Distance learning was far from ideal. Who wasn’t angry that public schools couldn’t find a more creative solution to teaching? But, this article does not chronicle my complaints about the school year. As we prepare to return to two days of in-person school this week, it reflects the positives that stemmed from the experience.
Remote learning naturally gave us the cherished freedom to learn from anywhere.
The kids logged in from Seattle, Palm Springs, Dallas, Arnold…I-5. …
A lesson on researching, analyzing, debating, and voting on federal, state and local elections and ballot measures.
For better or for worse, my children were consumed by the 2020 election. They peppered me with questions about a candidate or an issue. So when time came to fill out my ballot, I decided to do it with them.
The San Francisco ballot is a tome of propositions. In addition to federal, state and local offices, I voted on 12 state and 13 local ballot measures.
I add, I don’t vote willy nilly. Instead, I spend the time to read through the…
The perils of paying the credit card minimum after unabashed charging
Over the years I’ve had friends end up with massive credit card debt. My friends amassed the debt by spending unabashedly and then only paying the monthly minimum.
It’s not surprising a person might think it is fine to pay the credit card bill minimum. Paying the minimum is offered front and center on the bill.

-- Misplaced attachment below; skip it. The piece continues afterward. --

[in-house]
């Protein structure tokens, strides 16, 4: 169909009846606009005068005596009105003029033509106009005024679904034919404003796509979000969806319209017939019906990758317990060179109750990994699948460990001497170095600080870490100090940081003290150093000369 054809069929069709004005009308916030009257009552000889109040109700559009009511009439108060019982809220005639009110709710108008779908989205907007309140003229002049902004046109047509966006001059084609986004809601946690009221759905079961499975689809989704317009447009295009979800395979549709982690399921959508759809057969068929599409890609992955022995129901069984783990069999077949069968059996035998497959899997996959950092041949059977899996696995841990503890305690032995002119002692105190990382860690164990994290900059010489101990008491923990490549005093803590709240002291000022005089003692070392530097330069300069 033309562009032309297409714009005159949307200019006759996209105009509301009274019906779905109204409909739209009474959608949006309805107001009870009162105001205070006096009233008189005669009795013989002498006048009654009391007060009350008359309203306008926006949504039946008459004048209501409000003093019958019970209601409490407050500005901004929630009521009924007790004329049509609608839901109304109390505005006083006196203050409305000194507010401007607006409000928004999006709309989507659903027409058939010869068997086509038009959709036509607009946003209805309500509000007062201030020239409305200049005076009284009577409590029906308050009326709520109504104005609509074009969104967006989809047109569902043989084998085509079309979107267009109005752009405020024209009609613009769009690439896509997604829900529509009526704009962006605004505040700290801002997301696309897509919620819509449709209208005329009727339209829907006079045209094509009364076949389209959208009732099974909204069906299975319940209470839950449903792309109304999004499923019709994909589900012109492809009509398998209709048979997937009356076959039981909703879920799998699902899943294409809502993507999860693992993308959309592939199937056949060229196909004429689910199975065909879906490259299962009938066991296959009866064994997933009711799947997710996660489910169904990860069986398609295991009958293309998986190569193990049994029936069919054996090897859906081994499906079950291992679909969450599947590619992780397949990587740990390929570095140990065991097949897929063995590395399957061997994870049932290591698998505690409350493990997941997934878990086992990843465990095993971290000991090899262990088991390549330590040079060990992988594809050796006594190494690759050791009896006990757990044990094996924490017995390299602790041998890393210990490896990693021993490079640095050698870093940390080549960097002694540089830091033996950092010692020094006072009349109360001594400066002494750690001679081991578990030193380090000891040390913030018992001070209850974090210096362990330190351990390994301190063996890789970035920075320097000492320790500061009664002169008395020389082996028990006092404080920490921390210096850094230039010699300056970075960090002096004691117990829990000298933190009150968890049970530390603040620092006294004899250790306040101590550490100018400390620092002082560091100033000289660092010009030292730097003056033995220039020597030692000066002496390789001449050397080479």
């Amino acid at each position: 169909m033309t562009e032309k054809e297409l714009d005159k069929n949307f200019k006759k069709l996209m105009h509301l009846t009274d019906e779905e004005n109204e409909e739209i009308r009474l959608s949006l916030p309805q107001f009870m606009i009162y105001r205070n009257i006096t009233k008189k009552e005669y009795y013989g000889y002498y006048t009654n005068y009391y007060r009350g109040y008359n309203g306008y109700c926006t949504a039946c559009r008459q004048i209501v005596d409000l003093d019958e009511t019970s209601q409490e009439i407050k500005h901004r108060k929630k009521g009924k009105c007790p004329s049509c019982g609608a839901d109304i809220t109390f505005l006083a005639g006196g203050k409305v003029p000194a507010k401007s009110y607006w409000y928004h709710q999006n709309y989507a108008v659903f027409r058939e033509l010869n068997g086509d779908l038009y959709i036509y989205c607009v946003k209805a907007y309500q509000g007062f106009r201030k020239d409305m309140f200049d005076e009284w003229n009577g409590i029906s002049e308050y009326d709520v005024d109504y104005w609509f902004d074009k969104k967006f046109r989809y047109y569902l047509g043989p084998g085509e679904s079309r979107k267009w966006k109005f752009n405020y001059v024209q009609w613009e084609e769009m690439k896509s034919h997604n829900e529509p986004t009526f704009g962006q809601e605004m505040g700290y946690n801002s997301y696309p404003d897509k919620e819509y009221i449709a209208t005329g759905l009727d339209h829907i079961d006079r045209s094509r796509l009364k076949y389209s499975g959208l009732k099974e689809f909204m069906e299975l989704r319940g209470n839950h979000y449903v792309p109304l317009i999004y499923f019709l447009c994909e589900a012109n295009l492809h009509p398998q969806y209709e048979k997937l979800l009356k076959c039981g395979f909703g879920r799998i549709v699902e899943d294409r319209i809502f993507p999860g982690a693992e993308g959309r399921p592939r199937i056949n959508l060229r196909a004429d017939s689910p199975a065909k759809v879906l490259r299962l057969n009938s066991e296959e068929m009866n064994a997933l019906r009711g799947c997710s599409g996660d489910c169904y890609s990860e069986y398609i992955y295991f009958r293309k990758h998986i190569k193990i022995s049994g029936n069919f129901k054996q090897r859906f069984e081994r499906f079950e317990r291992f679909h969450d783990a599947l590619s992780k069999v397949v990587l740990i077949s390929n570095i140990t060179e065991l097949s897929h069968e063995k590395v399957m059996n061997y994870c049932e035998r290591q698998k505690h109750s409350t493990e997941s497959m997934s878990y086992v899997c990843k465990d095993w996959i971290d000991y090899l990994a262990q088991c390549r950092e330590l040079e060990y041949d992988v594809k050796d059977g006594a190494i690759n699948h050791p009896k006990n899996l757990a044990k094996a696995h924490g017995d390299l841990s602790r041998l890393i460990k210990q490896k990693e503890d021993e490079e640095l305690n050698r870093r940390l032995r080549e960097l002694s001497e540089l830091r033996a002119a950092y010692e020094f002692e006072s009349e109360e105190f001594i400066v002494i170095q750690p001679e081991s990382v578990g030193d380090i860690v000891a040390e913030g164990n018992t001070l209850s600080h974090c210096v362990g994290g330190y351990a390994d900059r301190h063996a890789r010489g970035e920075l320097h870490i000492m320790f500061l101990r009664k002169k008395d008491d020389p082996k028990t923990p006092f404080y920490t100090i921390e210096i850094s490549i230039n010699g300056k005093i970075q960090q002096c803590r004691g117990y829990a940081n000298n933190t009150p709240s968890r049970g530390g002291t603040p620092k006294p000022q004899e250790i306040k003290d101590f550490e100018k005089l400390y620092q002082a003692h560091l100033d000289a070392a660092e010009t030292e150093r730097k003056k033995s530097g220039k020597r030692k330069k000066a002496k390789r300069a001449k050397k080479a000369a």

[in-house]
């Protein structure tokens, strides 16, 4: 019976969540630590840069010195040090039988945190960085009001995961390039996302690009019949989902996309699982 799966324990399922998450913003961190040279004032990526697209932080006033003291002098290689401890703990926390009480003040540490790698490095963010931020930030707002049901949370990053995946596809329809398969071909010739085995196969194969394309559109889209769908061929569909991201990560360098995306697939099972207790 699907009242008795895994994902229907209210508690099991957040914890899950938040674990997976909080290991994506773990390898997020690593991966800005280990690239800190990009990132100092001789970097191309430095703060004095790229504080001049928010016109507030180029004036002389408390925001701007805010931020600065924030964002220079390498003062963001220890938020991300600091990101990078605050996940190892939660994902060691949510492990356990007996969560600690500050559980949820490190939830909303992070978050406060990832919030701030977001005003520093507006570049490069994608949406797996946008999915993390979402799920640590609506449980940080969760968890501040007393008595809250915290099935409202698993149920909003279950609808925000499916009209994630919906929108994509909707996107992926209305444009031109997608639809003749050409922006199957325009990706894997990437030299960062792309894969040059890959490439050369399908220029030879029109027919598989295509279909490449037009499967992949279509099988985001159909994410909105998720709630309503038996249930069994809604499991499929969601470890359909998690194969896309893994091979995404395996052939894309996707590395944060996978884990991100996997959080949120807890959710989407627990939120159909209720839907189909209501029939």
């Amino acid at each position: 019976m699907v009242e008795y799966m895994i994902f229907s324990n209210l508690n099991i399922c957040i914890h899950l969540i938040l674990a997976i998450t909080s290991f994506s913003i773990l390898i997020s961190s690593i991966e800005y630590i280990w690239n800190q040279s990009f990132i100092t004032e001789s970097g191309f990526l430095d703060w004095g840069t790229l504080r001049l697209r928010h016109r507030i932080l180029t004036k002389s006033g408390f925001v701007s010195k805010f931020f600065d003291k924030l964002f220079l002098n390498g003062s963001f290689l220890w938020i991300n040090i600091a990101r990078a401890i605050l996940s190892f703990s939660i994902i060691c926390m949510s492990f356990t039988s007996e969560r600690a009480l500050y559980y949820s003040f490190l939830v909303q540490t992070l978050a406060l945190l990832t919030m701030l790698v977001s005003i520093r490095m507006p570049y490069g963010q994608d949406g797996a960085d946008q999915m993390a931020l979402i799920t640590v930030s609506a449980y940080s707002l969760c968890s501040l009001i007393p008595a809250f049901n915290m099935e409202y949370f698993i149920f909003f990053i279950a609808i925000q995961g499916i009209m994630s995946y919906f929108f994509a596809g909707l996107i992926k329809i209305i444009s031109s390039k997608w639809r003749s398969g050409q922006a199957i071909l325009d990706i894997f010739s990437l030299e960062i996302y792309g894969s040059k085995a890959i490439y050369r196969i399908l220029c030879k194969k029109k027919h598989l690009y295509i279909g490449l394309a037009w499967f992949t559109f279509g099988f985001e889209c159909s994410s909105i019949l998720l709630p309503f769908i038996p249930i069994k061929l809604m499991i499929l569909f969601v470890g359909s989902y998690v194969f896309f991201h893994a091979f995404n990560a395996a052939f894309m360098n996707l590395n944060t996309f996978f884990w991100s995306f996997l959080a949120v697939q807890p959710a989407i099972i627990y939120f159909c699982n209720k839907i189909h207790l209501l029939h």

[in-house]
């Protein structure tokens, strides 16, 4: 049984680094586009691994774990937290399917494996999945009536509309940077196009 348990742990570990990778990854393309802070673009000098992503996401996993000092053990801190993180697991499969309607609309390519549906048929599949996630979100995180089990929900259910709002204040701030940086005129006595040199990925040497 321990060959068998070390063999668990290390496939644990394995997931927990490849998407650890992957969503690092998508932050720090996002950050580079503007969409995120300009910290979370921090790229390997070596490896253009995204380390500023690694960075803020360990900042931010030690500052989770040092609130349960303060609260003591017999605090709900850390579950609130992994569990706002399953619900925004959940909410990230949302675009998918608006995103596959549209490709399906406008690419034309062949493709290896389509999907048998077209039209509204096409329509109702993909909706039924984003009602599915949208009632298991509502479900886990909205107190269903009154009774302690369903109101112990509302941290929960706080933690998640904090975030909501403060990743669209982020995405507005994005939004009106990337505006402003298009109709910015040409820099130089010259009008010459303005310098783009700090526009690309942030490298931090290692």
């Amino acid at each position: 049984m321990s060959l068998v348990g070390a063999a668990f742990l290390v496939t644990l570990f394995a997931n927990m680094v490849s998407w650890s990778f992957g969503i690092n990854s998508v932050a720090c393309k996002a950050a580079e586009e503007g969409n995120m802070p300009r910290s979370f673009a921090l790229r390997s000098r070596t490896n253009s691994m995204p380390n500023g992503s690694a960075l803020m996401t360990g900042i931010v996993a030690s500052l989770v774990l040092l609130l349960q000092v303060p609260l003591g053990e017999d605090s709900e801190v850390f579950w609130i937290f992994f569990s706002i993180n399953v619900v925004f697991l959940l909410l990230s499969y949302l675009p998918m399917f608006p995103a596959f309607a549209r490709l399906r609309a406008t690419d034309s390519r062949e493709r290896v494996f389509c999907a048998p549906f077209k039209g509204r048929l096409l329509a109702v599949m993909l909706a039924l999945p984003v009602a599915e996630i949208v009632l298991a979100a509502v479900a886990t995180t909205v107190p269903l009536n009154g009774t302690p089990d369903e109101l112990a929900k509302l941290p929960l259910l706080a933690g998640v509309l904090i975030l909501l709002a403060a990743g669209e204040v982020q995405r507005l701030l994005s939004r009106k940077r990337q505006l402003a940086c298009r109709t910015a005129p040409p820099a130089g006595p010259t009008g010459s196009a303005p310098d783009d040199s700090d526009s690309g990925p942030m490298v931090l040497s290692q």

In fact, the words “Pay the minimum” almost endear like a friend helping when you are in need. “Don’t worry about it. We all at times spend more than we have. …
Probably the easiest lessons taught this year were those taught by others in my family. My brother who illustrates for Netflix Animation resonated with the lessons on scale and point perspective. Likewise, my father-in-law, a former soloist for the Seattle Men’s Chorus, got a kick out of us trying to write a song to express ourselves during the pandemic.
While the goal of my lessons was to supplement distance learning with hands-on-learning, both possessed skills easily taught via weekly Zoom meetings. …
I like to think we care for our environment. We recycle and compost. Our electric car gets us around town. Groceries arrive home in reusable bags.
Yet, when I look at our electricity bill, I think, “Is this bill for real?” Our monthly bills suggest we could run a large industrial complex.
Over the years, I’ve made changes. Still the bill surprises. I had not enlisted the help of the family, so I thought a lesson on our family’s energy use could perhaps lead to a breakthrough.
“How much energy does our family use?
To enlist, we first studied the…
Seeds you knew. You had planted and seen them grow. Yet, we’d never explored where seeds came from.
So we plucked flowers from our yard and looked closely at their ends. We observed the tiny stalks and caressed the pollen off them onto our fingertips. We took a closer look at flower images found through Google. And then under the morning sun bathing us by the window bay, we water colored a large bright flower head with anatomy in place.
Our Bridgeview home offers expansive city and bridge views.
On finding a YouCubed lesson that invited us to look at the view, we quickly got to task. For five minutes under the early afternoon light we sat on deck stools watching as birds passed, neighbors strolled, cars zoomed. We should have worn sunscreen as it got hot.
Then we recorded the number of times one activity happened. One of the kids chose to count passing cars, busses and trucks. The other the color of cars passing Mike’s corner store.
After five minutes of data collection and bottoms drenched from the…
San Francisco stay-at-home dad of 3 writing the next chapter